Rachel Proffitt Wins Young Investigator Award from American Congress of Rehabilitation Medicine

Rachel Proffitt

Rachel Proffitt Wins Young Investigator Award from American Congress of Rehabilitation Medicine

Rachel Proffit, assistant professor in the Mizzou Department of Occupational Therapy, won the Young Investigator Award from the American Congress of Rehabilitation Medicine (ACRM). This award lectureship is co-sponsored by the American Stroke Association and ACRM. According to the ACRM website, the award “recognizes professionals who demonstrate drive and commitment to furthering rehabilitation research in the area of post-stroke care, measurement, and/or stroke patient outcomes.”

Proffitt has been passionate about improving post-stroke outcomes since she was a student.

“One woman I worked with in my research was 17 years post-stroke incidence and she was able to regain function after a few weeks of intense practice,” Proffitt says. “The look of joy on her face when she told me about being able to wash the dishes again is forever etched in my memory. I want to make it possible for as many individuals with stroke to experience that same joy.”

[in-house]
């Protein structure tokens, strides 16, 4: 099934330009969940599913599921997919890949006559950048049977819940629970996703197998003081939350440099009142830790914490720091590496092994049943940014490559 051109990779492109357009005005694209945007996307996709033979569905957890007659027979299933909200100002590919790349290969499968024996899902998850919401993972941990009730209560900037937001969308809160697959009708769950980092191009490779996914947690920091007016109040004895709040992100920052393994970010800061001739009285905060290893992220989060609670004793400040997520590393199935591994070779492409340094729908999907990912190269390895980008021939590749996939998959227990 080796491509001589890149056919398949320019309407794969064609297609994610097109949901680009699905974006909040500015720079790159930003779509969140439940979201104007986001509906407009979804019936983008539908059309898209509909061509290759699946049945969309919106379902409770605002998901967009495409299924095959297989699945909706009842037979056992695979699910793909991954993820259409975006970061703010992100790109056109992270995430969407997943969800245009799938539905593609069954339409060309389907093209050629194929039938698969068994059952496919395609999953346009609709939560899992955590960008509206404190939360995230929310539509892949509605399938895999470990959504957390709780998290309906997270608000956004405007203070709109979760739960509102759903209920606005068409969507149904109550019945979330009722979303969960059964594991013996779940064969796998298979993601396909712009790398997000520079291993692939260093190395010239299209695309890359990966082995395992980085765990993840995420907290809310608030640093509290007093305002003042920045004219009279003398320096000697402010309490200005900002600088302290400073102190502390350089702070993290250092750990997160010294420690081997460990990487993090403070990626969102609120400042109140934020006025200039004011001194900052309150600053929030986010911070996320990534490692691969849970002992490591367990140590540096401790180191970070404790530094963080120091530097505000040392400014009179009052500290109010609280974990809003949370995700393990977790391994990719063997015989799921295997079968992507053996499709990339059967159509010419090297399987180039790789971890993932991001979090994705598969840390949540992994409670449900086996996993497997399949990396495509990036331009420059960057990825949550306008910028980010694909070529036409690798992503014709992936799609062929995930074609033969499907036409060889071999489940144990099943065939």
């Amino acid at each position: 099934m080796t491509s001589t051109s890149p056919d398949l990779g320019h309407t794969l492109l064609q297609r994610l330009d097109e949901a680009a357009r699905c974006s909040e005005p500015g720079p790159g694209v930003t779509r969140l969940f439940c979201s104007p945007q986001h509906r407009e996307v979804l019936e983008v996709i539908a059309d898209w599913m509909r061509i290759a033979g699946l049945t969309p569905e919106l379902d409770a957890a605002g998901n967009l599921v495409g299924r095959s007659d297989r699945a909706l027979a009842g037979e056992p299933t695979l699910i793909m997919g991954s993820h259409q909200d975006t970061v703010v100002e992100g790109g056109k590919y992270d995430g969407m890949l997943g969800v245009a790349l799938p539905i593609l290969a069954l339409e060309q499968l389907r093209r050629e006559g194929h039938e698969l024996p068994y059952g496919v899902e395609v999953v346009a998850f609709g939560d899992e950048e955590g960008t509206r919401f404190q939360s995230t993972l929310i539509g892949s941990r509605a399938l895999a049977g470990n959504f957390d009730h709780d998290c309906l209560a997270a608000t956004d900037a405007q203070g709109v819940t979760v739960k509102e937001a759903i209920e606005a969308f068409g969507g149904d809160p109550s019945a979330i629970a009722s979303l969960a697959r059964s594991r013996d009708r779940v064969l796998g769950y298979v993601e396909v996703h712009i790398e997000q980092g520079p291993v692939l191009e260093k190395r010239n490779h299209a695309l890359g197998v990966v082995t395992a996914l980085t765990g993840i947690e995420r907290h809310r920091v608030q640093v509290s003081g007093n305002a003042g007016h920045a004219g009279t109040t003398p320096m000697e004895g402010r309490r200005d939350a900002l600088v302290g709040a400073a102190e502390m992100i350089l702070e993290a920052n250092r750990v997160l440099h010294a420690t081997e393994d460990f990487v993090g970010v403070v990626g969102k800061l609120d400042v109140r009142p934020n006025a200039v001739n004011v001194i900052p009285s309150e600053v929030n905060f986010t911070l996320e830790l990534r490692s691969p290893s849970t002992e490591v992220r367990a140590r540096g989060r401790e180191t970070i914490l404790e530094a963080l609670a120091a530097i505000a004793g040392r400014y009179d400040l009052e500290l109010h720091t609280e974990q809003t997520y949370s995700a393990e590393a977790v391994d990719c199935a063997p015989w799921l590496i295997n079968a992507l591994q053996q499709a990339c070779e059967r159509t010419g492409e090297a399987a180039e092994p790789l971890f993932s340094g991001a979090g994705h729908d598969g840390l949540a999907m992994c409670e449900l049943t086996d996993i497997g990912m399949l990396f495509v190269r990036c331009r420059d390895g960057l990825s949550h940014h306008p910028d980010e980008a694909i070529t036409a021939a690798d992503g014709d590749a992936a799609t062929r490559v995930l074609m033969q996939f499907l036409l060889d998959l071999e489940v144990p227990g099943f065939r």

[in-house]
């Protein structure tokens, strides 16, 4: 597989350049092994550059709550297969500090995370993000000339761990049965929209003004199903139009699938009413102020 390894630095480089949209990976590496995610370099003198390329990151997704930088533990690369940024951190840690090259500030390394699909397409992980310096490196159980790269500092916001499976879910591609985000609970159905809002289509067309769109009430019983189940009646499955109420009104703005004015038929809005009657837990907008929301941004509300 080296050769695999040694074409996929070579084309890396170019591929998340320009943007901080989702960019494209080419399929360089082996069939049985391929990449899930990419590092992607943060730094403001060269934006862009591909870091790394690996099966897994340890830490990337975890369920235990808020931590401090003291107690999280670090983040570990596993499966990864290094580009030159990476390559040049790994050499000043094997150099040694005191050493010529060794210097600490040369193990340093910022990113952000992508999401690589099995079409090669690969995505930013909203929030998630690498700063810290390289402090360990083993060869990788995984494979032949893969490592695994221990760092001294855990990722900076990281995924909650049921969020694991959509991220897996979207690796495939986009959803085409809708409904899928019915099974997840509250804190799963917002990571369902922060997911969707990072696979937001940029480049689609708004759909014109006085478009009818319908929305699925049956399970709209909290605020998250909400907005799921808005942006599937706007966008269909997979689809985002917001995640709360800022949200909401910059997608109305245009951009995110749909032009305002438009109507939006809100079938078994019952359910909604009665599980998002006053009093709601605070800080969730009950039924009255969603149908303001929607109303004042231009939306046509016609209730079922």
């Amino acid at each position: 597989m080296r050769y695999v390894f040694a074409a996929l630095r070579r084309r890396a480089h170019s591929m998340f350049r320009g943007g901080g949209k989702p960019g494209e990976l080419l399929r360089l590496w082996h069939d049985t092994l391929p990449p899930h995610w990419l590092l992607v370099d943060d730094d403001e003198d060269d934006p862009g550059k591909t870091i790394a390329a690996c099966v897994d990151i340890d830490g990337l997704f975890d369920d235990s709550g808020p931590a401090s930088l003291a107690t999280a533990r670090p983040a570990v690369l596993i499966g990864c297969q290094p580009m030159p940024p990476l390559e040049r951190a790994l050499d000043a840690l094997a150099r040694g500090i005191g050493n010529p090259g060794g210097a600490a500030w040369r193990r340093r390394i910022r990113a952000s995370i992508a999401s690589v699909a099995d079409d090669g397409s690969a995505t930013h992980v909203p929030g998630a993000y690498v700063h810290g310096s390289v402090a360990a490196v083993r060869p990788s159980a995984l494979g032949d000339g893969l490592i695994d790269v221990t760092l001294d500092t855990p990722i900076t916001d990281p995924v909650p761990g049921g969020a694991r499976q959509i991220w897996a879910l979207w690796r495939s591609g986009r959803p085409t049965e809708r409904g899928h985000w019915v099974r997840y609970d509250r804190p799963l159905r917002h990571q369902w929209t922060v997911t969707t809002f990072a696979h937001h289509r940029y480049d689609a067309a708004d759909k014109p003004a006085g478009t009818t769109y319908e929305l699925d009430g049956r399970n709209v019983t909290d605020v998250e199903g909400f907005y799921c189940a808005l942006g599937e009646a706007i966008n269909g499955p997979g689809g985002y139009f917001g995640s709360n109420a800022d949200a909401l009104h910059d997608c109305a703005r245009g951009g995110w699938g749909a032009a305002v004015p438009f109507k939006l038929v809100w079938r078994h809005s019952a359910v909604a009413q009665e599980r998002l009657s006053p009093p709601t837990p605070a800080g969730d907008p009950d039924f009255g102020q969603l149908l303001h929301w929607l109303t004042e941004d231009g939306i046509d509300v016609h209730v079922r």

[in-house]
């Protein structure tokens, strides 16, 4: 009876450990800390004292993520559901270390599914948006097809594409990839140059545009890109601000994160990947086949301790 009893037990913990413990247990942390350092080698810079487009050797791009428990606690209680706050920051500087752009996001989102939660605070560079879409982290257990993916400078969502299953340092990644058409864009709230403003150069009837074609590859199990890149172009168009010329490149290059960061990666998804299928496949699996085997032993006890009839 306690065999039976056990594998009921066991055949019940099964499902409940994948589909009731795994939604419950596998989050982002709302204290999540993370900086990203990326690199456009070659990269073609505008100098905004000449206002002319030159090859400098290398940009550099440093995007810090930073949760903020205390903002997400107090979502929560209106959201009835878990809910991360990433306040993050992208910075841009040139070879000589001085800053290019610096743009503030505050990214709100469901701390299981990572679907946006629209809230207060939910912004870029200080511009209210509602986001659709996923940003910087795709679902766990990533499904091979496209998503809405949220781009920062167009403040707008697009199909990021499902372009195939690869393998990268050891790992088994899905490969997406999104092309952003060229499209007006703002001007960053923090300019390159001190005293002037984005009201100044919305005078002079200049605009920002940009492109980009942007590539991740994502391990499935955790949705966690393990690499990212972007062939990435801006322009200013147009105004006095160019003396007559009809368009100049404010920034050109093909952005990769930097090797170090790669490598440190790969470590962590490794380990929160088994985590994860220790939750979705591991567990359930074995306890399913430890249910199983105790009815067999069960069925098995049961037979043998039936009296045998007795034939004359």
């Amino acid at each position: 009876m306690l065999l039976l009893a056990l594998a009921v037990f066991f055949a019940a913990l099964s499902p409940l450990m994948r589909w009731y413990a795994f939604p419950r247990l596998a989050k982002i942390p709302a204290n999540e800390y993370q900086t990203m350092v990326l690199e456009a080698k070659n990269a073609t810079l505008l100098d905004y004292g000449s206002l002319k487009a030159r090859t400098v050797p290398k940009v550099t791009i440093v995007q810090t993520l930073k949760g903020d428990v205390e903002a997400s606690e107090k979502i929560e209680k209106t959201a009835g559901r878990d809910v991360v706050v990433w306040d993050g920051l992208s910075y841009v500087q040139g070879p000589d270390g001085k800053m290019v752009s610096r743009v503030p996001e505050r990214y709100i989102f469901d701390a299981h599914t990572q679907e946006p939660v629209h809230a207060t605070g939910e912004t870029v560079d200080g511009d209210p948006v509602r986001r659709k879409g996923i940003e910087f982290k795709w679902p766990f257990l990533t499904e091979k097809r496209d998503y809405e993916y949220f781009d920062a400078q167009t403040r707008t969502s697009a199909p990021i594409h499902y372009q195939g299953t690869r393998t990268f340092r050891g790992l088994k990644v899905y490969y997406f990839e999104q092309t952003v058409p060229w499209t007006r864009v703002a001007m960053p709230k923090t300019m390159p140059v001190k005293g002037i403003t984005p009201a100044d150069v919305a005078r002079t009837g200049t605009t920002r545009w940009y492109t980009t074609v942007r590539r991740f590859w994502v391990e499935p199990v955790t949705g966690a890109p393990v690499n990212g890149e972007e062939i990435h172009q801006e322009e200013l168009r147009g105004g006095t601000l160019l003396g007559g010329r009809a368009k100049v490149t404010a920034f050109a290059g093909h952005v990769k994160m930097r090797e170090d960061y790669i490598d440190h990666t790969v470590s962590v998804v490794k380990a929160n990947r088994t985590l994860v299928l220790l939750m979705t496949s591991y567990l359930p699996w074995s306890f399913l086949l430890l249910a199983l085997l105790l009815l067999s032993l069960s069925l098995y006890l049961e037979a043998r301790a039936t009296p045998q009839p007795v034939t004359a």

Proffitt was nominated for this award by MU Occupational Therapy Department Chair Tim Wolf.

“It is an incredible honor to have won this award,” says Proffitt. “I am elated that occupational therapy is gaining recognition within the field of post-acute stroke rehabilitation. I am also grateful for the support of other early stage investigators like myself.”

The award also comes with an invitation for the recipient to speak about their research at the annual ACRM conference, on Oct. 21-24, 2020.

Proffitt will discuss findings from her research in using engaging virtual reality applications to deliver effective interventions, as well as her research with the depth sensor. She will also discuss how occupational therapy is moving the field forward through client-centered, occupation-based practice.

“My talk is titled Advancing Stroke Rehabilitation: Personal. Purposeful. Precise,” Proffitt says. “It is not simply enough to have intensive practice. The activities must be meaningful to the individual. I hope to encourage those in my field and those in rehab to look at stroke rehabilitation in a new way.”

Congratulations, Dr. Proffitt!